• Joseph (the original) says:

      P.S. anybody else see the HBO series? opinions?

      • See above. It seems to be pretty good, though the fact that they (apparently) changed the main character from mayor to police chief makes me wonder how true to the book it will be. So far, judging from CM’s precis above, it seems to be faithful enough so far.

        • It has been suggested that they made the change in order to use more violence in the show and to put Kevin Garvey in the center of it. I didn’t see the pilot, but my understanding is that they ratcheted up the violence significantly.

  8. Randy Thompson says:

    I have long thought that the Second Coming probably will not happen as “planned.”
    “Planned,” that is, by the people who have made a good living telling us what’s going to happen.

    If Christ returns to us just as he left us at the Ascension, then what are we to do if some guy suddenly and rather mysteriously appears on the Mount of Olives out of a “cloud,” tells us he’s Jesus, and then invites us to follow him.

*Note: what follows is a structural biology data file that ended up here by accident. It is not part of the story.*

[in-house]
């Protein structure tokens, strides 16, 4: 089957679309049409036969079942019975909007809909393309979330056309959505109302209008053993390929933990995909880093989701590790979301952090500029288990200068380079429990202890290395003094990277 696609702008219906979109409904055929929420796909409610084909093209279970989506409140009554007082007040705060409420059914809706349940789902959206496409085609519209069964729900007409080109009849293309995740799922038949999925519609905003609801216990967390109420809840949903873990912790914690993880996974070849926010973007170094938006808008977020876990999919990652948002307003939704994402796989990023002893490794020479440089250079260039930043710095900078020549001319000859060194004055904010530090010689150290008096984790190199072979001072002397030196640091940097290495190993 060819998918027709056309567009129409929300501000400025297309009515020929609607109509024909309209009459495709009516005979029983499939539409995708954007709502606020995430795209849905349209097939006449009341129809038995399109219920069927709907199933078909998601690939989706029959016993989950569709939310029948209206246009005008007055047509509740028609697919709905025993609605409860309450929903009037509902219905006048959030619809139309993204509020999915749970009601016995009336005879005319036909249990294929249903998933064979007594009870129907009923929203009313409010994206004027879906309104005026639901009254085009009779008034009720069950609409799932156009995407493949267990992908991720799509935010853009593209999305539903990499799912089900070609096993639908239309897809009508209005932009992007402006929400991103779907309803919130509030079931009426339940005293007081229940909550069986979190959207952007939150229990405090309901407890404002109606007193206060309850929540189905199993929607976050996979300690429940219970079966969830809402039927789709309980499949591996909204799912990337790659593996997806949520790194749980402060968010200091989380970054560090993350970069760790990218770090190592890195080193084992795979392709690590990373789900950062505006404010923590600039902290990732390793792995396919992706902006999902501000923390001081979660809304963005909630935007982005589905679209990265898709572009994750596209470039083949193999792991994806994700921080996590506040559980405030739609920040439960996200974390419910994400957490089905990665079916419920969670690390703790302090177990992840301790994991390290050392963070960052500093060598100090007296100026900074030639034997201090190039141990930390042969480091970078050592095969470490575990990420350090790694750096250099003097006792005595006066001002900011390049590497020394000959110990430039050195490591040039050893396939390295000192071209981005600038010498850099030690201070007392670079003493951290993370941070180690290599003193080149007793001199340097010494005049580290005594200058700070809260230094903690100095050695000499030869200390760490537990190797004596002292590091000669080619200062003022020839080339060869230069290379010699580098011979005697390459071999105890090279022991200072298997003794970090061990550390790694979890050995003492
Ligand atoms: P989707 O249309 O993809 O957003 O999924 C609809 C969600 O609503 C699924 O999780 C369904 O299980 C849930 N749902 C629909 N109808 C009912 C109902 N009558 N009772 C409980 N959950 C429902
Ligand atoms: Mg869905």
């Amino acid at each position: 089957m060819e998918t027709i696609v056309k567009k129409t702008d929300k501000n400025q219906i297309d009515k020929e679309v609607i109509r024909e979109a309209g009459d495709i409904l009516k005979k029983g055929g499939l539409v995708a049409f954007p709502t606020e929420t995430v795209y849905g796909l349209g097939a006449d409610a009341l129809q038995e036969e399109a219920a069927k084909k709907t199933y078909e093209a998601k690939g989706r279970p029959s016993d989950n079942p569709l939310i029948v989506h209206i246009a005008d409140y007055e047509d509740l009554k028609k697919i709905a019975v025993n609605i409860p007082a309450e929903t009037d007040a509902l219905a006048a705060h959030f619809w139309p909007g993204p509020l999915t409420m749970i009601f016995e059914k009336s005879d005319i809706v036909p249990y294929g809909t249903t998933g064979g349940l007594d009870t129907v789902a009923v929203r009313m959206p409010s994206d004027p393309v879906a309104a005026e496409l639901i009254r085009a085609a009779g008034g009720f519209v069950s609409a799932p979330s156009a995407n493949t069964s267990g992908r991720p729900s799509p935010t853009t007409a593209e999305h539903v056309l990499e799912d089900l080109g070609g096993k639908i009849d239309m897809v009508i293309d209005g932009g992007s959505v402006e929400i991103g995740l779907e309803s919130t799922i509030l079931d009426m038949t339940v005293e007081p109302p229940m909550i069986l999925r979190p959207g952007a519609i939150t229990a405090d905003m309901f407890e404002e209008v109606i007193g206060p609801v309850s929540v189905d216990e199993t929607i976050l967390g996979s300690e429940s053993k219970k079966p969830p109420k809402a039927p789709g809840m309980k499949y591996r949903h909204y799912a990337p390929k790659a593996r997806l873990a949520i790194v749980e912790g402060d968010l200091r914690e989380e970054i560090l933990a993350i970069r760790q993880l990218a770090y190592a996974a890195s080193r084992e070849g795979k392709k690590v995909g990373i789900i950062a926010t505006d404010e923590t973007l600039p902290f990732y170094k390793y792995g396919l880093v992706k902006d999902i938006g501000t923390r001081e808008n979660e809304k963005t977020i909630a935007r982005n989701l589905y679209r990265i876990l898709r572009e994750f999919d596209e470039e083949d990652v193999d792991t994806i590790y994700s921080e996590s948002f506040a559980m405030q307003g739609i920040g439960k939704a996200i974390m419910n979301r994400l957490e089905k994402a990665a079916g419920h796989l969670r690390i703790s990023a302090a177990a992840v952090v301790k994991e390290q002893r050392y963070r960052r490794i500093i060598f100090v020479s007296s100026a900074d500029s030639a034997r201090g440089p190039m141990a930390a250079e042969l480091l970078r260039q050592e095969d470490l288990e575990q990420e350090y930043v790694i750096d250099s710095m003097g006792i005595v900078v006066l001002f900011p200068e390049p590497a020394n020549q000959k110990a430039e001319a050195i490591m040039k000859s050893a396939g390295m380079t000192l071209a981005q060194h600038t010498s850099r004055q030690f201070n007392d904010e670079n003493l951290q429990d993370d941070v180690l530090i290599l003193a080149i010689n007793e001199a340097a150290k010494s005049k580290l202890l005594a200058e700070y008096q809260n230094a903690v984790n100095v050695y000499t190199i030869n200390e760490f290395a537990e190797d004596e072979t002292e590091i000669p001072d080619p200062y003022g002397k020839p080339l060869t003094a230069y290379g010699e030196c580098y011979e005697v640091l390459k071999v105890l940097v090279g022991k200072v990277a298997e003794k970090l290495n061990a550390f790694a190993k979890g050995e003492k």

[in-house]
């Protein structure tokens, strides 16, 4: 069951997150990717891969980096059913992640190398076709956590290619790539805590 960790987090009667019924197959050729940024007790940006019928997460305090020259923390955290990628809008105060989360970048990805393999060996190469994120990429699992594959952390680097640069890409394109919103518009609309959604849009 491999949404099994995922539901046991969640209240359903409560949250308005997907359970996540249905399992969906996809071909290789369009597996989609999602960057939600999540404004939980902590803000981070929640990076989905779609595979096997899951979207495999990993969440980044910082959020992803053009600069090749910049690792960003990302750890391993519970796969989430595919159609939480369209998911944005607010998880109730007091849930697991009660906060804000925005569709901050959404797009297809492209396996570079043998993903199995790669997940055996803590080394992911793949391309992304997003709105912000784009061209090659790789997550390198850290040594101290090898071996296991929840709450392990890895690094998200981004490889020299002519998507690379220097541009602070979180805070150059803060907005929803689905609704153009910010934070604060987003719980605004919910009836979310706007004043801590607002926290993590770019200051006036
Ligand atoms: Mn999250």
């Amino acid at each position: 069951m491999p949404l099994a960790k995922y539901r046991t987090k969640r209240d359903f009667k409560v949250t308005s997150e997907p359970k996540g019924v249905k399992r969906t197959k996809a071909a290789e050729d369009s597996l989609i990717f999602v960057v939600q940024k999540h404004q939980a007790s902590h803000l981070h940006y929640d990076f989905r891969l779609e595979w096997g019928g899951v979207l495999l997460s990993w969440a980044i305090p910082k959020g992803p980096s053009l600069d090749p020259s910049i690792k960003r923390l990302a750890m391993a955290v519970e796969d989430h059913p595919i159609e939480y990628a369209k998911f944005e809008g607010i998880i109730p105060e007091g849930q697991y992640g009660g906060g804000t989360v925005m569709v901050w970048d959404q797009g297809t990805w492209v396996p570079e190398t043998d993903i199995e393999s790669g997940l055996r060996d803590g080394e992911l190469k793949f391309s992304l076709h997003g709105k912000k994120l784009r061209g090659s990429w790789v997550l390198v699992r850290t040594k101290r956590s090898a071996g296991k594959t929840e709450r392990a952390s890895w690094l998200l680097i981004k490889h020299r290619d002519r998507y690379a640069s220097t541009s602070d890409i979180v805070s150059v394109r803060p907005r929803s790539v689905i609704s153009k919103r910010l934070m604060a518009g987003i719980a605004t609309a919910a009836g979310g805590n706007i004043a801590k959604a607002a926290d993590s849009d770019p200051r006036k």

Now there’s a thought experiment for you, and one which encourages us to pray “Lord have mercy!”

  9. Danielle says:

    This is a great premise for a story, and an even better title!

  10. MelissatheRagamuffin says:

    I don’t think fundegelicals are the only ones not reading the Bible. Hubby and I recently had dinner with a friend who claims to be one of those “Red Letter Christians.” During our conversation my husband said, “Jesus said…” This person insisted that Paul had actually said it and therefore was not valid. I pulled out my Ipad, opened my Bible app, and showed him that Jesus, in fact, said it.

    How can someone claim to be a “Red Letter Christian” if he doesn’t know what the red letters say?

    • Adam Tauno Williams says:

      It could simply be an honest mistake. Human minds + data often yields mush, not stew.

  11. Rick Ro. says: